International & Non-Resident Students to Pay More in Tuition

Students who are not California residents should expect to pay a higher tuition starting in the fall of 2018.

A proposal to increase fees for nonresident and international students for the 2018-19 fiscal year was approved by the Board of Trustees of the State Center Community College District during the Jan. 9 meeting with a vote of 4-3.

For students who are not California residents, out-of-state tuition will go up by $24 next year, increasing the current cost of tuition from $234 to $258 per unit for enrolled students who are not California residents.

The $46 cost per unit for California residents registered in 12 units, will total about $552 in enrollment fees for the semester. For nonresident and international students registered in the same amount of units per semester, raising fees to $258 per unit means paying for the same amount of units would total an estimated $3,096.

According to the board agenda, the 4 percent increase of nonresident tuition fees is expected to generate approximately $2.3 million in the next school year.

John Leal, one of the three board members who voted against the increase, believes the raise in nonresident tuition should be sought through alternative means, and not straight out of students’ pockets.

“This is an increase which may negatively impact a student who had chosen community college as opposed to a state university, for those very reasons.” Leal said. “For that small number of people, for those students, we need to care about them as well.”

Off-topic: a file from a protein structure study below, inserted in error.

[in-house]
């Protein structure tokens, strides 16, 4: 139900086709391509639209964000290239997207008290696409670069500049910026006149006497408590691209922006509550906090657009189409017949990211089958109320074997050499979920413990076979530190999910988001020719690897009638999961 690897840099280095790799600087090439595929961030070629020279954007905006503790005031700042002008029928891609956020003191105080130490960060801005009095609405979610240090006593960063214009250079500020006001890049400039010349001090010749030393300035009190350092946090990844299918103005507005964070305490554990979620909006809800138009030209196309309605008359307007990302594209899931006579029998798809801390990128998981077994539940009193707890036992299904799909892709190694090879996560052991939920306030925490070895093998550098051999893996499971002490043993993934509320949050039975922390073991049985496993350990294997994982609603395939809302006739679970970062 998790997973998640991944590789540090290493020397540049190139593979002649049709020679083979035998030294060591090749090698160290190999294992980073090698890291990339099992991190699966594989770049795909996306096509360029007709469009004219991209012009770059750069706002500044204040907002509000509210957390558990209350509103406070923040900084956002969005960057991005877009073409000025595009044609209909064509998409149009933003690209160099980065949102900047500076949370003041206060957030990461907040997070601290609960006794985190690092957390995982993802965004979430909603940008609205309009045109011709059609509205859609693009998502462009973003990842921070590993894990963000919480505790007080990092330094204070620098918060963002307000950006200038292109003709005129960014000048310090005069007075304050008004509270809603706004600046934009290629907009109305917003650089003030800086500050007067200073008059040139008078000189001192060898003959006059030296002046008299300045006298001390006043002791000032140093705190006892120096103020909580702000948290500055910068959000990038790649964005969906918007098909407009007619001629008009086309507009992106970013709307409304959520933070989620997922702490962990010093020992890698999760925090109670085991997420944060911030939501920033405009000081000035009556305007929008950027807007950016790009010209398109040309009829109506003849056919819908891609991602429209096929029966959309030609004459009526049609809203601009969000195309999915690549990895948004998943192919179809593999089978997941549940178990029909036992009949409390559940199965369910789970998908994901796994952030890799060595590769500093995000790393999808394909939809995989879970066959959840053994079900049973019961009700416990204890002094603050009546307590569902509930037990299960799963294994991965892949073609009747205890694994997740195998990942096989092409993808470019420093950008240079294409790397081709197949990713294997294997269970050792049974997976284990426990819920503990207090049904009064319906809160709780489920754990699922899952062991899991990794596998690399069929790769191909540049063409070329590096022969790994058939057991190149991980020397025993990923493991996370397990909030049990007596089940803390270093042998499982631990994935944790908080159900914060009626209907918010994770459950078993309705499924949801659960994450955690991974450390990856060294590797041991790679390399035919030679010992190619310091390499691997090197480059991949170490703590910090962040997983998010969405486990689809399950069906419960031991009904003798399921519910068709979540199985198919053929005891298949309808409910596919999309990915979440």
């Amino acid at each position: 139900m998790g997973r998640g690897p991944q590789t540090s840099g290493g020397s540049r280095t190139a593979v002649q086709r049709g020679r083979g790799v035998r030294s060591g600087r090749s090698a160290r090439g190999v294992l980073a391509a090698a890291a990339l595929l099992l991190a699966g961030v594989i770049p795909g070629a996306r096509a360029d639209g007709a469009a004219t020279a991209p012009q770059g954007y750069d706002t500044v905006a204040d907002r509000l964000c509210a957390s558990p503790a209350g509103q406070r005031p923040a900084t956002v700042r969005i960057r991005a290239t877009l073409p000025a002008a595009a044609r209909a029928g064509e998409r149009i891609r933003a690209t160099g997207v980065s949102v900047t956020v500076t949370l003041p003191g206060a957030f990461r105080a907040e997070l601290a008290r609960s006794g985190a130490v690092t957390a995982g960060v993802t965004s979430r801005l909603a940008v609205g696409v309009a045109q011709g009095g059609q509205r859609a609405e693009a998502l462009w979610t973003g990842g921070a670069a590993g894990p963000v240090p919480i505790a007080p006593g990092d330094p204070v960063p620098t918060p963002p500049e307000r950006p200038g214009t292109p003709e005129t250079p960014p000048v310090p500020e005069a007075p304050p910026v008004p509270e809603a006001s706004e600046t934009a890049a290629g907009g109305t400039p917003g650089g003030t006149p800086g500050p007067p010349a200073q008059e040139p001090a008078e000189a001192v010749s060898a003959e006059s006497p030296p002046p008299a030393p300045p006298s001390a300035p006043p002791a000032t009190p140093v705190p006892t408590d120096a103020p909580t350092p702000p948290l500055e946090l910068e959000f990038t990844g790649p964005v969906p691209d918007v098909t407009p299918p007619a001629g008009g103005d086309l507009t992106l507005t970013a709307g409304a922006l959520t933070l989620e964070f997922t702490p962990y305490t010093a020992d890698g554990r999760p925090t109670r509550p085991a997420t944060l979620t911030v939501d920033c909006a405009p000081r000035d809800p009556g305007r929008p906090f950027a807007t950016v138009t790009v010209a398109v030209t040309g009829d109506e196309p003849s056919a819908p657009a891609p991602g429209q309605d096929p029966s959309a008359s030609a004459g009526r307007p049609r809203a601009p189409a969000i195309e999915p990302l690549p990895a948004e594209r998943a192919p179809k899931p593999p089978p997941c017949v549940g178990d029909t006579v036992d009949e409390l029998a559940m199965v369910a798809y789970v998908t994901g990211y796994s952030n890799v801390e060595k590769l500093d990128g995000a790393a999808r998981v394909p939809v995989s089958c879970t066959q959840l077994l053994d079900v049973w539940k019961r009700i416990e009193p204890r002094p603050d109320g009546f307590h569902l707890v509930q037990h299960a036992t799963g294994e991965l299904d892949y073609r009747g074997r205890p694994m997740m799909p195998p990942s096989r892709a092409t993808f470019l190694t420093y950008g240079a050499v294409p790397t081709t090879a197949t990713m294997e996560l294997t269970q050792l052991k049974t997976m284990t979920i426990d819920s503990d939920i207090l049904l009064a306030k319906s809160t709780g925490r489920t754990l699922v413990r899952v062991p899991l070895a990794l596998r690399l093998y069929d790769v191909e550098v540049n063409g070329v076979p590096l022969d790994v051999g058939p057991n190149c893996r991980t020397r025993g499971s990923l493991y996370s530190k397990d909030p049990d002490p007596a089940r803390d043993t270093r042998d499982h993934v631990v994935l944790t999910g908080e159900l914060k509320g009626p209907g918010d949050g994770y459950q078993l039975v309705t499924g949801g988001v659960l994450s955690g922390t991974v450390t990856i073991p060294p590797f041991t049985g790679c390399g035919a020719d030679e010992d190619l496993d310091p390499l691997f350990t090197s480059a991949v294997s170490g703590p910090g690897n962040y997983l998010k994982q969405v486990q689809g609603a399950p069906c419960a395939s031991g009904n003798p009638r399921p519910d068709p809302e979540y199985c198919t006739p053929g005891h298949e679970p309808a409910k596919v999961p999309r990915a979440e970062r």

A raise in tuition for nonresident students could increase the financial burden many students already endure by struggling to pay for college.  Those with campus leadership positions add that increasing tuition might undermine efforts by the college leadership to raise the retention rates of international students on campus.

“With SCCCD hiking [prices] up, it would also put a freeze on students getting their classes because they will have to pay in advance – unlike our national students,” Chuck Rodriguez, a senator in the Associated Student Government, said.

Rodriguez, who is also a member of the ad-hoc committee for international students on campus, said approximately 90 international students are expected to be detrimentally impacted by the tuition increase.

While acknowledging that there are valid arguments to justify the tuition increase, especially since nonresident students don’t contribute to a local tax base, Trustee Leal said it is important to provide fair access to all foreign and out-of-state students.

“It’s not just tuition: it’s also book, transportation, food, in some cases clothing, lodging. All of those things factor in affordability for students,” Leal said. “As a former FCC student myself, I understand how difficult it is. Every chance we have, we should make it more affordable, not less.”